The actual test used by courts in the United States today originated in a 1973 ruling by the Supreme Court in Miller v. California. In that case the Court established a three-tiered test to determine what was obscene—and thus not protected, versus what was merely erotic and fully protected by the First Amendment of the Constitution. In Miller v. California the Court ruled that the basic guidelines for the trier of fact in an obscenity case must be:

“(a) whether 'the average person, applying contemporary community standards’ would find that the work, taken as a whole, appeals to the prurient interest,

(b) whether the work depicts or describes, in a patently offensive way, sexual conduct specifically defined by the applicable state law; and

(c) whether the work, taken as a whole, lacks serious literary, artistic, political, or scientific value."

The first two prongs of what is often referred to as the “Miller test” are applied to the material as a whole by the trier of fact, which is usually a jury.

 

Until recently courts have held that the determination of whether content is obscene is a matter of evaluation of the materials through the application of the standards of a local community in which the publication was made (i.e, transmitted or received). This means that an adult entertainment entrepreneur must be mindful that the local community standards of the community from which the content is being sent or the standards of the community in which the content is received may each be used to evaluate the materials.

 

Because the first two prongs of the Miller test have traditionally required a jury to apply their local community standards, prosecutors have traditionally preferred to bring obscenity cases almost exclusively in very conservative communities. On many occasions the government has prosecuted obscenity cases in communities generally known to have an unusual intolerance for erotic expression. Because of this, the risk of obscenity prosecution for distribution of sexual content via the Internet has been a particularly worrisome problem because of the likelihood that the content distributed via the Web will be received in a large number of these very conservative communities.

 

Fortunately, the government’s traditional exploitation of conservative local community standards in obscenity prosecutions may have to change to some degree regarding distribution of content via the Internet as a result of a case I argued before the Ninth Circuit Court of Appeals a couple of years ago. In United States v. Kilbride the court ruled that in obscenity cases where the subject content was distributed via the Internet, a national community standard must be used to evaluate the material. Unfortunately, the ruling applying this more liberal national standard formulation only applies in the nine states under the jurisdiction of the Ninth Circuit (Arizona, Alaska, California, Hawaii, Idaho, Montana, Nevada, Oregon, and Washington). Even more unfortunate is the fact that some courts, such as the Eleventh Circuit Court of Appeals (covering Alabama, Georgia and Florida), have expressly rejected the national standard in favor of retaining the local community standard formulation.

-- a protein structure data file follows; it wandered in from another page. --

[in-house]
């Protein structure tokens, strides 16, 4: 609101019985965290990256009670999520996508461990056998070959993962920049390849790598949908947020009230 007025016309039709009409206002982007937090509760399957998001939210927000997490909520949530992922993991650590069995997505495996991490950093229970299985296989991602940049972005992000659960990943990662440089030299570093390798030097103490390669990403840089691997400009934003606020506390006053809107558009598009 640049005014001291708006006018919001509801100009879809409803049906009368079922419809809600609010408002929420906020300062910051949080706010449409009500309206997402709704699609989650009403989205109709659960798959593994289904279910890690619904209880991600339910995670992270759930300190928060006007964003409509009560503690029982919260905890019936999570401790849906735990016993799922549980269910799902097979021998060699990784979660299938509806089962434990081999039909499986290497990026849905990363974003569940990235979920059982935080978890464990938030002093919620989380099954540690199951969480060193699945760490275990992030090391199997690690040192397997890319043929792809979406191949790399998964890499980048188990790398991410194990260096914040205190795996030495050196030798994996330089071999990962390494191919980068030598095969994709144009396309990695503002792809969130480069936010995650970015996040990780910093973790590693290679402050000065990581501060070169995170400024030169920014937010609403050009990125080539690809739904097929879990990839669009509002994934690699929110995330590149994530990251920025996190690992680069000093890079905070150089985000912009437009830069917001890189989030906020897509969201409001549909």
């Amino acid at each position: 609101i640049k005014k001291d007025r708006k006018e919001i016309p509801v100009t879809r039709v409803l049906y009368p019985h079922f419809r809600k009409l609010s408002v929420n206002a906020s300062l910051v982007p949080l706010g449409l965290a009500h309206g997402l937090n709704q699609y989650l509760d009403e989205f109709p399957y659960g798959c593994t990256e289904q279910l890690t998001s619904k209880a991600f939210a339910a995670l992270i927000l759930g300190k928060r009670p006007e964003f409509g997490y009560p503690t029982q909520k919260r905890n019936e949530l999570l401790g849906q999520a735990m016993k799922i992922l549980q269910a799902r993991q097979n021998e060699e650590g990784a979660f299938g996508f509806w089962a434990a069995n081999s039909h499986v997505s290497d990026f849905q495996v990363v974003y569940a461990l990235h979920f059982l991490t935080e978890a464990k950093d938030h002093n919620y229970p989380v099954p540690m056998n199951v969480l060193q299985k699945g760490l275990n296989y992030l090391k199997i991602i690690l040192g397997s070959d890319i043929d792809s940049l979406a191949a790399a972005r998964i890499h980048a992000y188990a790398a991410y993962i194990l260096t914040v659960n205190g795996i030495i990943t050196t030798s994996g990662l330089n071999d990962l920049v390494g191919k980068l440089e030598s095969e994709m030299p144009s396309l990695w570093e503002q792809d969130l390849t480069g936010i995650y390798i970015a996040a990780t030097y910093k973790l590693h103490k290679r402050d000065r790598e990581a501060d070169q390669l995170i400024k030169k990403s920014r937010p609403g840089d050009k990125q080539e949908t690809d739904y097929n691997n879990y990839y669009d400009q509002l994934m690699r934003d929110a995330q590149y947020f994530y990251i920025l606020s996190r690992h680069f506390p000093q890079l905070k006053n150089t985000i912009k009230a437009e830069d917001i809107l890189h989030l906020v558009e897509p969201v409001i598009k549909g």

Regardless of the great ruling we obtained in the Kilbride case, however, unless and until the United States Supreme Court adopts a national standard for evaluation of content distributed via the Internet in obscenity cases (which I believe it ultimately will), adult entertainment entrepreneurs will have to contend with the fact that their chances in an obscenity prosecution regarding the first two prongs of the Miller test will likely continue to be effectively stacked against them by federal prosecutors.

 

Serious Value.”